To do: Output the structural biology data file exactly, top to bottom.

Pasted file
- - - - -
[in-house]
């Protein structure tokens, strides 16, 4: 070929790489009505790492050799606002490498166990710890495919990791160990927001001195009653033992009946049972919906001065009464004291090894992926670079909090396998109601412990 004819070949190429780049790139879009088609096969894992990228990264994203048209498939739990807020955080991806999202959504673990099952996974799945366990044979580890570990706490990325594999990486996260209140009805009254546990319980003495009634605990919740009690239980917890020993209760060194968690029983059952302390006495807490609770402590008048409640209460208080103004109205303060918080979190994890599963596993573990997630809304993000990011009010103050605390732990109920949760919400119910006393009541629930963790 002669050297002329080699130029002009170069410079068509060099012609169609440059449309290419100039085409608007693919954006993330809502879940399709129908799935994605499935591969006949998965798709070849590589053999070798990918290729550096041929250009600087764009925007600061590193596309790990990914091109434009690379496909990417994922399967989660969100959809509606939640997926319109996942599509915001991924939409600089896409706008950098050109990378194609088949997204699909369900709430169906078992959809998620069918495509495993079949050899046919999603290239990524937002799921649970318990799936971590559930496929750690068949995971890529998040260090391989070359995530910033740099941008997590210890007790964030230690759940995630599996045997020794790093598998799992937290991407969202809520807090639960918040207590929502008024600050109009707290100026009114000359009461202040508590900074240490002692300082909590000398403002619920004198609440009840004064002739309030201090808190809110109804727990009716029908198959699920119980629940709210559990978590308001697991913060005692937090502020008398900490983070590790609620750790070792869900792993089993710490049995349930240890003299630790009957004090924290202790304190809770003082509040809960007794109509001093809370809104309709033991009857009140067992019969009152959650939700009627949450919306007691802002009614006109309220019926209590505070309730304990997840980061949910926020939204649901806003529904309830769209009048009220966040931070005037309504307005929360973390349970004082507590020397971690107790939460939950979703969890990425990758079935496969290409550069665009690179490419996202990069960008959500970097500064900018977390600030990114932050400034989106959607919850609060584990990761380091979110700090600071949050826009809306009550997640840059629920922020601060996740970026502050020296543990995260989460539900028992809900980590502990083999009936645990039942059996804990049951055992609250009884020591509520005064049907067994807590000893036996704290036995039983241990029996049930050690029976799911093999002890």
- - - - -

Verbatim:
[in-house]
């Protein structure tokens, strides 16, 4: 070929790489009505790492050799606002490498166990710890495919990791160990927001001195009653033992009946049972919906001065009464004291090894992926670079909090396998109601412990 004819070949190429780049790139879009088609096969894992990228990264994203048209498939739990807020955080991806999202959504673990099952996974799945366990044979580890570990706490990325594999990486996260209140009805009254546990319980003495009634605990919740009690239980917890020993209760060194968690029983059952302390006495807490609770402590008048409640209460208080103004109205303060918080979190994890599963596993573990997630809304993000990011009010103050605390732990109920949760919400119910006393009541629930963790 002669050297002329080699130029002009170069410079068509060099012609169609440059449309290419100039085409608007693919954006993330809502879940399709129908799935994605499935591969006949998965798709070849590589053999070798990918290729550096041929250009600087764009925007600061590193596309790990990914091109434009690379496909990417994922399967989660969100959809509606939640997926319109996942599509915001991924939409600089896409706008950098050109990378194609088949997204699909369900709430169906078992959809998620069918495509495993079949050899046919999603290239990524937002799921649970318990799936971590559930496929750690068949995971890529998040260090391989070359995530910033740099941008997590210890007790964030230690759940995630599996045997020794790093598998799992937290991407969202809520807090639960918040207590929502008024600050109009707290100026009114000359009461202040508590900074240490002692300082909590000398403002619920004198609440009840004064002739309030201090808190809110109804727990009716029908198959699920119980629940709210559990978590308001697991913060005692937090502020008398900490983070590790609620750790070792869900792993089993710490049995349930240890003299630790009957004090924290202790304190809770003082509040809960007794109509001093809370809104309709033991009857009140067992019969009152959650939700009627949450919306007691802002009614006109309220019926209590505070309730304990997840980061949910926020939204649901806003529904309830769209009048009220966040931070005037309504307005929360973390349970004082507590020397971690107790939460939950979703969890990425990758079935496969290409550069665009690179490419996202990069960008959500970097500064900018977390600030990114932050400034989106959607919850609060584990990761380091979110700090600071949050826009809306009550997640840059629920922020601060996740970026502050020296543990995260989460539900028992809900980590502990083999009936645990039942059996804990049951055992609250009884020591509520005064049907067994807590000893036996704290036995039983241990029996049930050690029976799911093999002890």